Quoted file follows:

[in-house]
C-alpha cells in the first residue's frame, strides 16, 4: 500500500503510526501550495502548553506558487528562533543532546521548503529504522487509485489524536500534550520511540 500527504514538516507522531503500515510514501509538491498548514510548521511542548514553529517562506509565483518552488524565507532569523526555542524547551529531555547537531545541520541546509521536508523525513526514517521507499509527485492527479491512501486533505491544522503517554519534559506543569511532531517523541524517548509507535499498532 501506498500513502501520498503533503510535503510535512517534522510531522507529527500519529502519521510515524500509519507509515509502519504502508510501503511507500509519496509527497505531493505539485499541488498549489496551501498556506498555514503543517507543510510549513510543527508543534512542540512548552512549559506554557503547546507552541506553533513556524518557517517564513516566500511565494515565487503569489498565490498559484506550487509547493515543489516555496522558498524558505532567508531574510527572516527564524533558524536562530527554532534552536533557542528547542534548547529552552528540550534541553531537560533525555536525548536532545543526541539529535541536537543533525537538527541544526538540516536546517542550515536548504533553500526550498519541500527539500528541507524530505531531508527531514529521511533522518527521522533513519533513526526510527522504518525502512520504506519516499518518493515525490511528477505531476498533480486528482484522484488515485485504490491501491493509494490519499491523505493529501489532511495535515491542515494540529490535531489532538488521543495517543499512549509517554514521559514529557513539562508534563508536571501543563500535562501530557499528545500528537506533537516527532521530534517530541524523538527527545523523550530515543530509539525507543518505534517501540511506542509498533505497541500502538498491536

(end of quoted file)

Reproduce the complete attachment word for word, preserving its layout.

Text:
[in-house]
C-alpha cells in the first residue's frame, strides 16, 4: 500500500503510526501550495502548553506558487528562533543532546521548503529504522487509485489524536500534550520511540 500527504514538516507522531503500515510514501509538491498548514510548521511542548514553529517562506509565483518552488524565507532569523526555542524547551529531555547537531545541520541546509521536508523525513526514517521507499509527485492527479491512501486533505491544522503517554519534559506543569511532531517523541524517548509507535499498532 501506498500513502501520498503533503510535503510535512517534522510531522507529527500519529502519521510515524500509519507509515509502519504502508510501503511507500509519496509527497505531493505539485499541488498549489496551501498556506498555514503543517507543510510549513510543527508543534512542540512548552512549559506554557503547546507552541506553533513556524518557517517564513516566500511565494515565487503569489498565490498559484506550487509547493515543489516555496522558498524558505532567508531574510527572516527564524533558524536562530527554532534552536533557542528547542534548547529552552528540550534541553531537560533525555536525548536532545543526541539529535541536537543533525537538527541544526538540516536546517542550515536548504533553500526550498519541500527539500528541507524530505531531508527531514529521511533522518527521522533513519533513526526510527522504518525502512520504506519516499518518493515525490511528477505531476498533480486528482484522484488515485485504490491501491493509494490519499491523505493529501489532511495535515491542515494540529490535531489532538488521543495517543499512549509517554514521559514529557513539562508534563508536571501543563500535562501530557499528545500528537506533537516527532521530534517530541524523538527527545523523550530515543530509539525507543518505534517501540511506542509498533505497541500502538498491536